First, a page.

Why are the tallest peaks in the solar system found on one of its smallest worlds? Like any planet, how Mars looks outside is tied to what goes on inside. Dig into planetary formation in this 60-second video from NASA's Jet Propulsion Laboratory.

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How Did Mars Get Such Enormous Mountains?

Mount Everest may be the ultimate climbing challenge on Earth, but it has nothing on the volcanoes of Mars. Olympus Mons on Mars, is more than twice as tall! How did these mega-mountains form?

Early on, Mars had really active volcanoes, fed by hot, rising blobs of rock from deep inside. But Mars doesn't have tectonic plates that move over hotspots, like in Hawaii. So instead of getting a chain of volcanoes, you could keep building one huge one. And, with the lower gravity on Mars, that magma could be pushed to great heights.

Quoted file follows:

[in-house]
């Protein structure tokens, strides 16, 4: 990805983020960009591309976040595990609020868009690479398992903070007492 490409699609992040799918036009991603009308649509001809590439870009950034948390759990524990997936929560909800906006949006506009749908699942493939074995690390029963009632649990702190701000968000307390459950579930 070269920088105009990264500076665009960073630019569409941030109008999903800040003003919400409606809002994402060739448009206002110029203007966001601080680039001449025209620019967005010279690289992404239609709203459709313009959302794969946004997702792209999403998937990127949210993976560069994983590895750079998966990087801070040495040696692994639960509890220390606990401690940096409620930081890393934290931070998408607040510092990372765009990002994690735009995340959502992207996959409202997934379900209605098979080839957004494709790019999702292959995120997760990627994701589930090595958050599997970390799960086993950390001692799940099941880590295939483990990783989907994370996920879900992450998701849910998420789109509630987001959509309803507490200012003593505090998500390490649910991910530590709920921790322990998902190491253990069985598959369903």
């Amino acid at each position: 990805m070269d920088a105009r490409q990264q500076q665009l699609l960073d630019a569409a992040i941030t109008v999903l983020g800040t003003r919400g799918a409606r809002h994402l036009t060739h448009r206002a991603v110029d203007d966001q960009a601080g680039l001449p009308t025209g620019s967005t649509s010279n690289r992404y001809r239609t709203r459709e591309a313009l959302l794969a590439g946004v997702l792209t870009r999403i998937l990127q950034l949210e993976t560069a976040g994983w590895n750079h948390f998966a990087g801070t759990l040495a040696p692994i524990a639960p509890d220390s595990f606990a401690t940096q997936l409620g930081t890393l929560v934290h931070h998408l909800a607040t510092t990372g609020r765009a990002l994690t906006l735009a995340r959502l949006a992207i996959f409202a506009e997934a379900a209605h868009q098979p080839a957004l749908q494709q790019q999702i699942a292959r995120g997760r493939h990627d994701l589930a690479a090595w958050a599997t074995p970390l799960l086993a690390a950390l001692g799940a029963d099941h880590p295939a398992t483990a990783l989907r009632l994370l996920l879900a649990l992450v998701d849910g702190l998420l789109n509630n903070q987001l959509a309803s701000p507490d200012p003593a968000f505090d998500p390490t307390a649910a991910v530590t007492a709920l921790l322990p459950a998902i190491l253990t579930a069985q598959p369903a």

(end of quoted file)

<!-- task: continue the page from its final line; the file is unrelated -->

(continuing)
On any planet, a lot of what it looks like outside is tied to what goes on inside. Studying how heat flows out from a planet can tell us a lot.

NASA's InSight mission carries a special probe to burrow down and measure heat flow. That can teach us not just about how Mars works today, but how it - and all rocky planets - form, including Earth, and even planets in other solar systems.

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